Buzz: Hastings reveals trauma of growing up without dad

Jackson Hastings has spoken openly about the impact of his strained relationship with his father, while Mark Carroll’s new role with Manly is revealed, writes Phil Rothfield.

An emotional Jackson Hastings has spoken for the first time of the trauma of growing up without his dad, Roosters legend Kevin Hastings.

“I remember when it was Father’s Day at school,” he said. “Everyone would bring their dad into the classroom to look at the artwork and stuff.

“I was sitting there on my own. Teachers would say ‘where’s your dad?’ He was in America doing his own thing. I probably didn’t realise how tough and traumatic it was for me.”

Hastings is speaking to James Graham on his podcast The Bye Round. It’s as emotional as it gets. The Knights halfback is remarkably open about his relationship with his father.

“I respect what my dad did in the game,” he says, “but we’re not close as a father and son. We don’t talk often.

“It’s traumatic (parents separate). I used to cry myself to sleep some nights.

“In real life he was never there. I had a mum who was my mum and my dad. I could never come home from school and kick the footy with dad.”

However he insists he is not blaming his father for the drama and fall outs at his previous clubs the Roosters, Manly and Wests Tigers.

“I blame myself for every situation I’ve put myself in,” he said.

“I’m grateful I’m able to sit here and talk about it with someone I respect. It feels like the weight of the world has fallen off my shoulders.

“It’s pretty powerful that we’re able to sit here and talk about reaching out for help.

“A lot of people find it embarrassing but if it’s going to save lives and help our youth.”

Hastings says it wasn’t until he left Manly for England that he got his life together.

“I waited too long to get help,” he said. “It was on the plane to England and I had 24 hours to think about what I wanted to achieve.

“I wrote notes in my phone. One was not to fall out with anyone. The second was to get help. Third thing was to play good football and the fourth thing was to be a good teammate.

“Get out of bed each day and do the four things. Enjoy life and embrace what I was doing.”


Manly has hired club legend Mark ‘Spudd’ Carroll to put the pride and grunt back into the Sea Eagles’ forward pack.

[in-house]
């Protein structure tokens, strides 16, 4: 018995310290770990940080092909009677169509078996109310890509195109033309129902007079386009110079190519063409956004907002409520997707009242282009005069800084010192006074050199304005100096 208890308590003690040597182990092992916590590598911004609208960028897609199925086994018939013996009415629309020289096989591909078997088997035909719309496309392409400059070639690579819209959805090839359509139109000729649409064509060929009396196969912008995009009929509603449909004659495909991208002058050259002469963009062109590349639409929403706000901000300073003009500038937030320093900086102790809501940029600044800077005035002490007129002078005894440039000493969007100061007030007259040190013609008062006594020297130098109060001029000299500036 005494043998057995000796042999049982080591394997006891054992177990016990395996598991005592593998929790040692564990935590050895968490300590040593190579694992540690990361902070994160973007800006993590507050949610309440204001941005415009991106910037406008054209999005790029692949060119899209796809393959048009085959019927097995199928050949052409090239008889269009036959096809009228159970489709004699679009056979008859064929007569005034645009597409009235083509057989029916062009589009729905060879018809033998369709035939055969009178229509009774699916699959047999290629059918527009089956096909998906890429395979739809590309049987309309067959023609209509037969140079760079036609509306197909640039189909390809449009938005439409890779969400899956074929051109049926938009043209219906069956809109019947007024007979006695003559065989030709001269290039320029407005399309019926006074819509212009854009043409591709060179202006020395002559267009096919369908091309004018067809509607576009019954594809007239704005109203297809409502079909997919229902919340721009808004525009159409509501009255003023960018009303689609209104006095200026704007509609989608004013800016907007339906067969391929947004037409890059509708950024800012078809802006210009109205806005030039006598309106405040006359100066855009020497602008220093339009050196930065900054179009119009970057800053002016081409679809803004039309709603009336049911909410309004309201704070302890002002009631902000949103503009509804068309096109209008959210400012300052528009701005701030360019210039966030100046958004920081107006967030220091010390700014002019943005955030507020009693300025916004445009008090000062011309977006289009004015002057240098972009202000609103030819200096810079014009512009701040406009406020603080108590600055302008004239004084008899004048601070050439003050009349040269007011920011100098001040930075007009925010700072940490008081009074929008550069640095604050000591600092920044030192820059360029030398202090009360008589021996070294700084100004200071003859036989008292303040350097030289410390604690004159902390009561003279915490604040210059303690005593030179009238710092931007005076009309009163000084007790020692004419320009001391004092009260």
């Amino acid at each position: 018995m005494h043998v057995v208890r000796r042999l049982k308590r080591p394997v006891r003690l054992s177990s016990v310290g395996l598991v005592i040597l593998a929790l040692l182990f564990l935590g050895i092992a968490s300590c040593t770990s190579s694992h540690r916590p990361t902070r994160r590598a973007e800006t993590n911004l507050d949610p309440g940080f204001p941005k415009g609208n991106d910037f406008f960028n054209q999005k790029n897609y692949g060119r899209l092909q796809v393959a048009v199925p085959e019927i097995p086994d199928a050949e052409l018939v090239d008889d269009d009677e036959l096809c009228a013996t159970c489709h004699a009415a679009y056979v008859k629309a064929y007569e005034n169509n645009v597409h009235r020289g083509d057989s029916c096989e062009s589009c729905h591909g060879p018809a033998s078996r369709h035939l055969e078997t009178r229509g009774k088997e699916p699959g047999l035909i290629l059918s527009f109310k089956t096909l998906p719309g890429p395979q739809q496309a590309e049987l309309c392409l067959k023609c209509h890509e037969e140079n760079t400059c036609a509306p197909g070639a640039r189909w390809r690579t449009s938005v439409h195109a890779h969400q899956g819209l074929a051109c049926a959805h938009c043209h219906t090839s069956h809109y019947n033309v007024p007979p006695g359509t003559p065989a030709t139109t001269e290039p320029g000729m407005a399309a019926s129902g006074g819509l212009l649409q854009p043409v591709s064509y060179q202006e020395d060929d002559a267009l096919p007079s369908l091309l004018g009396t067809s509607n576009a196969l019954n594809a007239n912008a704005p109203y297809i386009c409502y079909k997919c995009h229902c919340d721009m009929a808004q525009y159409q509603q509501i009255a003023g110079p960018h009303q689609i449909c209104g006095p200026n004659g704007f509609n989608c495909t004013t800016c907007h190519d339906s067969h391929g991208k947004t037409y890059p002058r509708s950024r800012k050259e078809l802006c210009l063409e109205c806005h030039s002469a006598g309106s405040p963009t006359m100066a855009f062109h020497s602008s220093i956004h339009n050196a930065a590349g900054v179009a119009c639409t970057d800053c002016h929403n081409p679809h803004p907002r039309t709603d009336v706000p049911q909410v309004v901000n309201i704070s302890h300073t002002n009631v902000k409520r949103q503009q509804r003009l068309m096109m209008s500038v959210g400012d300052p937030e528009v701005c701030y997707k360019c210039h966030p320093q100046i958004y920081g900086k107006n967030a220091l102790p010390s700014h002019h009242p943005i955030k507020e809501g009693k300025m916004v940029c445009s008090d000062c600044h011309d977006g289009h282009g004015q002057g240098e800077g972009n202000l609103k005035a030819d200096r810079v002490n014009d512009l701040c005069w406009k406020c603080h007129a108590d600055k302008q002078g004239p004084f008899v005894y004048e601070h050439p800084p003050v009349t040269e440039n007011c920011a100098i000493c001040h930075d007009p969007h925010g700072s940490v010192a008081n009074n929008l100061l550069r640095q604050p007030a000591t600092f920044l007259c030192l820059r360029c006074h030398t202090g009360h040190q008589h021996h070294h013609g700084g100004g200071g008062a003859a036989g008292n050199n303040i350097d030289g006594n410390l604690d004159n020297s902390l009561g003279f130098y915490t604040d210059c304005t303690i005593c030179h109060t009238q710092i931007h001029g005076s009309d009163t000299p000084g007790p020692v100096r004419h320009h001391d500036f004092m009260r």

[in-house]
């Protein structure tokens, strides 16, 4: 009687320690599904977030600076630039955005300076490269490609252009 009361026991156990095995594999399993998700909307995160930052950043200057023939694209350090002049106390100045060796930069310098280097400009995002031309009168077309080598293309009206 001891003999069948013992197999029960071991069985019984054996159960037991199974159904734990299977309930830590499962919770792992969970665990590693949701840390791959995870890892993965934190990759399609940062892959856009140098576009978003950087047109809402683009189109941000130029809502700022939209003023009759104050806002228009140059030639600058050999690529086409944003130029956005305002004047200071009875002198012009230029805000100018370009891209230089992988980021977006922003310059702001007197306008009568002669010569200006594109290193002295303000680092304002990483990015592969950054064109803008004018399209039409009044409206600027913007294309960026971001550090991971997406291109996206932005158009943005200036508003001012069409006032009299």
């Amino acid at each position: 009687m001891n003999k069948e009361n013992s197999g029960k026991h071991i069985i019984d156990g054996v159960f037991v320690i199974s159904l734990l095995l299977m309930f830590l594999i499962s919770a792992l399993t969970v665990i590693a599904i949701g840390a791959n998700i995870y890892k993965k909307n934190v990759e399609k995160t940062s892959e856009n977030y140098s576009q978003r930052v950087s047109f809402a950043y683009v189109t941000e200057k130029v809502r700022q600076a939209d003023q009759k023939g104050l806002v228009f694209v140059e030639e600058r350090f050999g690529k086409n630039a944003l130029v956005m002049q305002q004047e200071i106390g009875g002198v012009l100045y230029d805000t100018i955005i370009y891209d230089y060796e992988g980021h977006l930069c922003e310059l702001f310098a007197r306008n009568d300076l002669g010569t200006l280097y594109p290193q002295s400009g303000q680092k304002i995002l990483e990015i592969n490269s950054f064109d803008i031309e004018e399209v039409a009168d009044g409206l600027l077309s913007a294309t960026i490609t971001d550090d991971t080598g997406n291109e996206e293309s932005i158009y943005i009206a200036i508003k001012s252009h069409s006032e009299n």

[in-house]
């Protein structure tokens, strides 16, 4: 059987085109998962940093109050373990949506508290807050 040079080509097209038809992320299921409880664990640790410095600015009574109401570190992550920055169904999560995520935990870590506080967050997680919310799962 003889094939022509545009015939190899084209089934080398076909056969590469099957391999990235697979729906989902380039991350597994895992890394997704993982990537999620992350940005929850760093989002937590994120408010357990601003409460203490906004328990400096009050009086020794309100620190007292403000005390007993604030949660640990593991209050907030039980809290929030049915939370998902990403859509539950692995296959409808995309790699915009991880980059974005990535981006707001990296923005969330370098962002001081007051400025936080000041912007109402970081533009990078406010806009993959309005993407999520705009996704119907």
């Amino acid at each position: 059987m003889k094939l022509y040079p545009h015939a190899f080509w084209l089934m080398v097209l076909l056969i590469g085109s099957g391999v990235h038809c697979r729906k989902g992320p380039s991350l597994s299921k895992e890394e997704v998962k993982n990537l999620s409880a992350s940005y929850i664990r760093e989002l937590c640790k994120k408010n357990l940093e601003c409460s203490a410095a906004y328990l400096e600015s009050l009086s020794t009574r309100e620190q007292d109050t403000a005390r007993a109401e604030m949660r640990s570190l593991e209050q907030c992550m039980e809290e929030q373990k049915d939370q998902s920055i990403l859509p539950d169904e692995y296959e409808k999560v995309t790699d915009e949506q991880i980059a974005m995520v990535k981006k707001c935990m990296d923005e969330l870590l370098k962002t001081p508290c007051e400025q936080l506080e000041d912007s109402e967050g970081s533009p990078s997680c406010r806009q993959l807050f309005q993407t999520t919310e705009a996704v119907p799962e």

The old front-row enforcer has been punishing the middle forwards in brutal 6am Saturday morning sessions at his Woolloomooloo gym.

Lacking oomph and control of the middle was Manly’s biggest issue last year as they bombed out of contention with seven straight losses.

Carroll is convinced they can turn it around.

“Teams used to be petrified about playing at Brookie because they knew they’d be going home with bumps and bruises from the physical exchanges,” Spudd said.

“These boys can do the same. They ripped in and I could see the aggression and desire in their eyes.”

Toughness and aggression were Carroll’s trademarks in a 185-game NRL career at Penrith, Souths and Manly.

“I used to say if you train hard the playing is easy,” Spudd said. “And no side can play finals without dominating front-rowers.

“I remember one year when I was playing I got 180 stitches in my head from collisions. And (Steve) ‘Beaver’ Menzies scored 23 tries. That’s the job of a middle forward.

“Work hard, dominate and lay the platform.”

Origin and Kangaroos forward Jake Trbojevic felt every minute of the sessions.

“It was old school hard and punishing,” Trbojevic said. “The way he trained us was the way he played. Spudd’s got so much passion. He wants us to do well and he wants to contribute.”

It was Carroll who contacted new coach Anthony Seibold when he first arrived to take over from Des Hasler.

“He really cares about the players and the club,” Seibold says. “The sessions were really positive and we got lots out of it. To have Spudd and other former players behind us is really important.”

Originally published as What’s the Buzz: Jackson Hastings reveals trauma of growing up without his father

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